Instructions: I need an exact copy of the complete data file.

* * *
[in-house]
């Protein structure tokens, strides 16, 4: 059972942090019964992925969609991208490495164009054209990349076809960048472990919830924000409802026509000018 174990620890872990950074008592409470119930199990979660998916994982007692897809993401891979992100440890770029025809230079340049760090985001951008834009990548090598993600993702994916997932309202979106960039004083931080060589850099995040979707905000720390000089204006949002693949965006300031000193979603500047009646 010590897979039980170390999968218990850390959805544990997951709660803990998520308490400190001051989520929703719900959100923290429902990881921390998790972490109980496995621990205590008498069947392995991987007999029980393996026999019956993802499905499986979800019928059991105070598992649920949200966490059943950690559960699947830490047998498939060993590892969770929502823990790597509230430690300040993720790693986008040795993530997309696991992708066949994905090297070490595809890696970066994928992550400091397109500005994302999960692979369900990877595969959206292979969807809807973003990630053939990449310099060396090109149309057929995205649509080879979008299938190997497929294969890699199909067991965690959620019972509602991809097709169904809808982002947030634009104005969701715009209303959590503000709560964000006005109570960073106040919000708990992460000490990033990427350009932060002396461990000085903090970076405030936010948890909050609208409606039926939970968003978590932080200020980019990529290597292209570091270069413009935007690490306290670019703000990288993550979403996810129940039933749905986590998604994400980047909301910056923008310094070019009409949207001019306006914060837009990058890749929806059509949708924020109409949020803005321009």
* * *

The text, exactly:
[in-house]
């Protein structure tokens, strides 16, 4: 059972942090019964992925969609991208490495164009054209990349076809960048472990919830924000409802026509000018 174990620890872990950074008592409470119930199990979660998916994982007692897809993401891979992100440890770029025809230079340049760090985001951008834009990548090598993600993702994916997932309202979106960039004083931080060589850099995040979707905000720390000089204006949002693949965006300031000193979603500047009646 010590897979039980170390999968218990850390959805544990997951709660803990998520308490400190001051989520929703719900959100923290429902990881921390998790972490109980496995621990205590008498069947392995991987007999029980393996026999019956993802499905499986979800019928059991105070598992649920949200966490059943950690559960699947830490047998498939060993590892969770929502823990790597509230430690300040993720790693986008040795993530997309696991992708066949994905090297070490595809890696970066994928992550400091397109500005994302999960692979369900990877595969959206292979969807809807973003990630053939990449310099060396090109149309057929995205649509080879979008299938190997497929294969890699199909067991965690959620019972509602991809097709169904809808982002947030634009104005969701715009209303959590503000709560964000006005109570960073106040919000708990992460000490990033990427350009932060002396461990000085903090970076405030936010948890909050609208409606039926939970968003978590932080200020980019990529290597292209570091270069413009935007690490306290670019703000990288993550979403996810129940039933749905986590998604994400980047909301910056923008310094070019009409949207001019306006914060837009990058890749929806059509949708924020109409949020803005321009």